The Chicago Bears had all the elements cooking in front of a nationally televised audience on Monday Night Football.
Mitch Trubisky (25/31, 231 yards, 3 TD, 1 INT, 116.5 rating) threw his first two touchdown passes of the year within a matter of moments as part of a three-score outburst in the second quarter. The last throw was the prettiest, and sent Trubisky into he locker room with an impressive 137.6 passer rating in the first half. The breakout quarter represented Trubisky’s best showing in a prime-time game in his career to that point, and the offense showed signs of life after struggling to get things going in its previous two weeks. Finally, the passing offense took advantage of Matt Nagy scheming open receivers, with Taylor Gabriel (6 catches, 75 yards, 3 TD) being the primary beneficiary. And in the second half, giving the ball to professional tackle-breaker David Montgomery (13 carries, 67 yards, 5.2 yards/attempt) was enough to properly ice the game in one of those better-late-than-never scenarios.
For the record: Chicago’s offense might not have found success had it not been for a ferocious defense that set the Bears up with prime field position.
Ha Ha Clinton-Dix came up with a two-interception night in his return to our nation’s capital, including a pick-six that highlighted a night in which the Bears defense bullied Washington’s offense early and often. When Case Keenum wasn’t playing catch with Clinton-Dix, he was being pushed down by dominant Bears pass rushers. Keenum was sacked four times and knocked down eight other times. I lost count of how many times he threw hurried passes, mostly because those passes fell laughably short, tall, and wide of intended targets. And when Keenum turned to hand it off, Chicago’s front seven was often shoving Washington’s ball-carriers into the turf. Things were so bad for the home team’s ground game, long-time Bears tormentor Adrian Peterson couldn’t even get a goal line carry — and he is the goal-line back!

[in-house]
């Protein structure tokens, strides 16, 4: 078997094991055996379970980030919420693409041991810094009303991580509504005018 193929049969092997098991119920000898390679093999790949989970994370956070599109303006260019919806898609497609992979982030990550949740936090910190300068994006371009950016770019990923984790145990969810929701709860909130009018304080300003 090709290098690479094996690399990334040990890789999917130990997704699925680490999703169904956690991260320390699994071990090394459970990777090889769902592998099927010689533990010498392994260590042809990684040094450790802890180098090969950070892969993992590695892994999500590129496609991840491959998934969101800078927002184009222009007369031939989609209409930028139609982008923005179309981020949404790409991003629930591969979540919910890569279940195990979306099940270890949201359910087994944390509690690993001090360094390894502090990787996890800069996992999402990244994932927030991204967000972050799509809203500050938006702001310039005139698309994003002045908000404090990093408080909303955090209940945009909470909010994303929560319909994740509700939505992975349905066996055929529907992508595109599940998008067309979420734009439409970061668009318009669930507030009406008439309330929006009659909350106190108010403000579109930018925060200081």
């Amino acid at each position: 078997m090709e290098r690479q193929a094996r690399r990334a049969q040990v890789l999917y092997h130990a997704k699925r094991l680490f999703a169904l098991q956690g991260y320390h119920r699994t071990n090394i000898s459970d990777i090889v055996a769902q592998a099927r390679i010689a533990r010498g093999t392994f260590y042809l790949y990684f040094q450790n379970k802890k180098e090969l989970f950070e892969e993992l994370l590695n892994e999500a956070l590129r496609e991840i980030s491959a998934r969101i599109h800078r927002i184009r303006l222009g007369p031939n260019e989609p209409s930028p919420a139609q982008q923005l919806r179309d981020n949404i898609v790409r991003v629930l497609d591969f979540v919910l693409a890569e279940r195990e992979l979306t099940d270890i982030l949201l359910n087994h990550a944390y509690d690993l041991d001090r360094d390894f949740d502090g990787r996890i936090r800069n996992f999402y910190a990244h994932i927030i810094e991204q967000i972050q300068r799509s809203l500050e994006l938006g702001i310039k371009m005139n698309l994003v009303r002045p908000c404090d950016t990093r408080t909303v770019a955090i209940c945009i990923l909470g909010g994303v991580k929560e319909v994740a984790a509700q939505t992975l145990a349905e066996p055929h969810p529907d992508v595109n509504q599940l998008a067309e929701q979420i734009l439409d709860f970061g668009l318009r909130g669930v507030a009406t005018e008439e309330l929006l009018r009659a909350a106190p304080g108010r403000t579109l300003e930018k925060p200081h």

It wasn’t all perfect. The Bears didn’t coast as easily as they should have, and that is putting it nicely. There were too many garbage-time points and yards allowed in a game that should have been a laugher. The offense left points on the board because Trubisky made some careless throws after being so precise in the first half. Two key contributors (defensive lineman Akiem Hicks and receiver Taylor Gabriel) left the game early due to injuries. We have things to tackle and dig into tomorrow, but we’ll cross that bridge when we get there.
In short, that is what a team with Super Bowl aspirations is supposed to look like against a team that appears destined to land a top-10 pick in the 2020 NFL Draft. The offense looked good and the defense was as good as advertised. And while a FedExField crowd that was infiltrated with Bears fans went home happy, Jay Gruden is probably turning on his phone having received a half-dozen messages from his brother Jon apologizing for trading Khalil Mack, who played like a hungry dog off its leash that wanted to eat quarterbacks for breakfast. That was a good and much-needed win for the Bears.